Wicken Fen is Britain’s oldest nature reserve and a unique piece of the wilderness that once covered East Anglia. On May 1st 1899, the National Trust purchased its first two-acre strip for just £10. Now over 100 years later the reserve is over 800 acres.
Based only 16 miles outside of the city centre of Cambridge, this National Trust property is a retreat for all kinds of wildlife. There are 29 species of mammal, over 200 species of birds, 1000 species of moth and butterfly, 1000 species of beetle, 2000 species of fly and 25 species of dragonfly. You will also find stunning plants and perhaps some wild horses. You can explore the vast area by using the traditional nature trails but there is also a boardwalk nature trail giving access to several excellent hides.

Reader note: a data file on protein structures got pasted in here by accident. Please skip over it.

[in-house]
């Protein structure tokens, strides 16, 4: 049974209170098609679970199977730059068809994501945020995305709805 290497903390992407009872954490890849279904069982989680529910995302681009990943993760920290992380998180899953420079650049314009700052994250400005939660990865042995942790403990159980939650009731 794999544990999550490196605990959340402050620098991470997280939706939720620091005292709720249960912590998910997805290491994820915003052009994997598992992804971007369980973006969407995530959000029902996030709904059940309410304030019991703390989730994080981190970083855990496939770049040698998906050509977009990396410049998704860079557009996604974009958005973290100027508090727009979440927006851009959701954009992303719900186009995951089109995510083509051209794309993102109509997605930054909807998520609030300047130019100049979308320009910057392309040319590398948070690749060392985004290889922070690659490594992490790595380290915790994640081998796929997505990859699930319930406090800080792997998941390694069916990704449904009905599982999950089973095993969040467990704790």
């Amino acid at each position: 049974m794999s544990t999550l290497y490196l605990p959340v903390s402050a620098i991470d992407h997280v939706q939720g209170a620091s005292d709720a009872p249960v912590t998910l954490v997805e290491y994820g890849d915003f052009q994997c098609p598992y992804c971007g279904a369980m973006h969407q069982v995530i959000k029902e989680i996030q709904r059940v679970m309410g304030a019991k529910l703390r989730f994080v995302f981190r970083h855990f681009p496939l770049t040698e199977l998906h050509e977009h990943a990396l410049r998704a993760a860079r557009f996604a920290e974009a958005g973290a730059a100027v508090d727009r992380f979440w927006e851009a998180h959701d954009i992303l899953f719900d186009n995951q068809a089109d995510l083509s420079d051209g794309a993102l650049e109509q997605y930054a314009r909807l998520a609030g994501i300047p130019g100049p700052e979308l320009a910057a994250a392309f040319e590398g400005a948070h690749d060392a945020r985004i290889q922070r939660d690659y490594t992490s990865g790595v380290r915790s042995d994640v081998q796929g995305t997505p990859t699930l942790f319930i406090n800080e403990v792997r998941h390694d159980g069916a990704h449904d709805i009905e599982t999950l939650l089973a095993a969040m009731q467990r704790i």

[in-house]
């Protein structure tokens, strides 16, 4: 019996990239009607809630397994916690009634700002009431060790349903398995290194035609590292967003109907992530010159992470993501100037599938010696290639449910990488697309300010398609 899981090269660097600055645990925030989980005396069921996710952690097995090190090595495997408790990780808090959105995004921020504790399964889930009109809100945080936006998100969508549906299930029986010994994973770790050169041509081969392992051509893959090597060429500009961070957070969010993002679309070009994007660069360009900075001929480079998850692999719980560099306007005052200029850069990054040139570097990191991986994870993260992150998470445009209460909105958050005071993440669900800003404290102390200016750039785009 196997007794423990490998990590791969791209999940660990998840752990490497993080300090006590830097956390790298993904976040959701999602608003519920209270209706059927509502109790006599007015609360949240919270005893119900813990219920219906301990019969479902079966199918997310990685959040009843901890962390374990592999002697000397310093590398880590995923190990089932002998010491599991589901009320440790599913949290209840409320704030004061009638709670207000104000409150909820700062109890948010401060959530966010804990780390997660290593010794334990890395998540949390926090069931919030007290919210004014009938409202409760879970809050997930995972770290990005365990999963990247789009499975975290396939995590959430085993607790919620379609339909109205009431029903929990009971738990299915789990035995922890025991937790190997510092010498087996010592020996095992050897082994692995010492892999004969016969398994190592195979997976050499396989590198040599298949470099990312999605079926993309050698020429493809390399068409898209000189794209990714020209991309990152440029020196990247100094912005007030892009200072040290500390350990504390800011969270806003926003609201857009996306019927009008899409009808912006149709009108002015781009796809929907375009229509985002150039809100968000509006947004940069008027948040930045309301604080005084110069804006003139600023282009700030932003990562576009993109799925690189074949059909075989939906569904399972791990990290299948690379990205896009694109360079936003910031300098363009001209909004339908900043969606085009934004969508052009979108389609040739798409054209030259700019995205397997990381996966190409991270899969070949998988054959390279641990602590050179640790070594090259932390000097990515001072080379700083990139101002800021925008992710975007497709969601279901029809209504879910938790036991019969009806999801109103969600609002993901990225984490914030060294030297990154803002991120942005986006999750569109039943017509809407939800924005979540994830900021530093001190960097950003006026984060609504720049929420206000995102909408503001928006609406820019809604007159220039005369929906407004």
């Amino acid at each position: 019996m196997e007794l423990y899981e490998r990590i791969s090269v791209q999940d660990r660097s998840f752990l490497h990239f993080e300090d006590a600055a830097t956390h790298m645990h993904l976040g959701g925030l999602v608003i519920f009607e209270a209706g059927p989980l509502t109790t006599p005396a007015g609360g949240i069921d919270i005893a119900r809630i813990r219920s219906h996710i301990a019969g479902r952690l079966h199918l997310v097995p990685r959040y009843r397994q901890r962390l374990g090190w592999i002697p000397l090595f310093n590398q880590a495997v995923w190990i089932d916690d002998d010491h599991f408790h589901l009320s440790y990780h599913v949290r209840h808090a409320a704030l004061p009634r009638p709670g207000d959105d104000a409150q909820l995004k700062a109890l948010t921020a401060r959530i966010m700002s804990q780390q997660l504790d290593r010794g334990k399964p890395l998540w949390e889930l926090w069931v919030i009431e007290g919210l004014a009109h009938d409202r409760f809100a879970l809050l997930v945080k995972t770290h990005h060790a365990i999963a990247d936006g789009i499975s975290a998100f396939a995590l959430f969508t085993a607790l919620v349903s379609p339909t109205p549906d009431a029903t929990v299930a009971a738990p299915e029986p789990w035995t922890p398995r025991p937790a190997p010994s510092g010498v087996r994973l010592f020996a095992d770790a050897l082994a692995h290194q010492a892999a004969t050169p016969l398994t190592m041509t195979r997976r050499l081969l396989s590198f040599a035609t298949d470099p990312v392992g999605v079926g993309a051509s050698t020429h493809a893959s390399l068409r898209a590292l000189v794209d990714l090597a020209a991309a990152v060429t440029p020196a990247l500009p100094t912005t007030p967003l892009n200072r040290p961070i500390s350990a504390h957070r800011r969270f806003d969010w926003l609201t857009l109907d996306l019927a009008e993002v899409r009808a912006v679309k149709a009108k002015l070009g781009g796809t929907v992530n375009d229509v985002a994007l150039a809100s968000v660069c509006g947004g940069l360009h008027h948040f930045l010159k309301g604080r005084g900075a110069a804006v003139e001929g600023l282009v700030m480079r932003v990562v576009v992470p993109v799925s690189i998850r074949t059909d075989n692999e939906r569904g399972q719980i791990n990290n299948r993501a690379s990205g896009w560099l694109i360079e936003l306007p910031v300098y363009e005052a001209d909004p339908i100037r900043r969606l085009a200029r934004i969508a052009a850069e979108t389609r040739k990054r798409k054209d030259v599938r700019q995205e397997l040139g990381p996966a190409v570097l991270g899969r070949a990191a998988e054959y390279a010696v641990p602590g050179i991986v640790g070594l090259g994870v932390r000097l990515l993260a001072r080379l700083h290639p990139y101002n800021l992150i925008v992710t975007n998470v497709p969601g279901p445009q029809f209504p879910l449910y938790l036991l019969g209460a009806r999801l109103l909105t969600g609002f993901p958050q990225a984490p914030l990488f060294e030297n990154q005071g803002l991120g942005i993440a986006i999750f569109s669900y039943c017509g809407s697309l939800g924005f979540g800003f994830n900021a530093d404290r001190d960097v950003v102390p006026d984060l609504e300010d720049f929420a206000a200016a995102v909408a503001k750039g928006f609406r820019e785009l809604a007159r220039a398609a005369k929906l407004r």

The National Trust constantly works hard to protect the rare species that live at Wicken through intensive management of the fen habitats. This was becoming increasingly difficult and by the late 20th Century it had become clear they needed to take action. In 1999, they launched the Wicken Fen Vision, a 100-year plan to extend the reserve from Wicken to the outskirts of Cambridge, covering an area of 5300 sq hectares. They are gradually raising water levels and are using herds of free roaming konik ponies and highland cattle, as part of an extensive grazing programme to create new habitats. Another important part of the plan is to provide space for people to enjoy for their own leisure.
Only a 30-minute drive from the city centre of Cambridge, the fen is open all year round from dawn to dusk except for December 25th (some paths may be closed in very wet weather). This is definitely not a day-trip to miss.
Wicken Fen Fact: Approximately 40,000 visitors visit the Fen per year and of that over 6000 school children come to take part in their education programmes.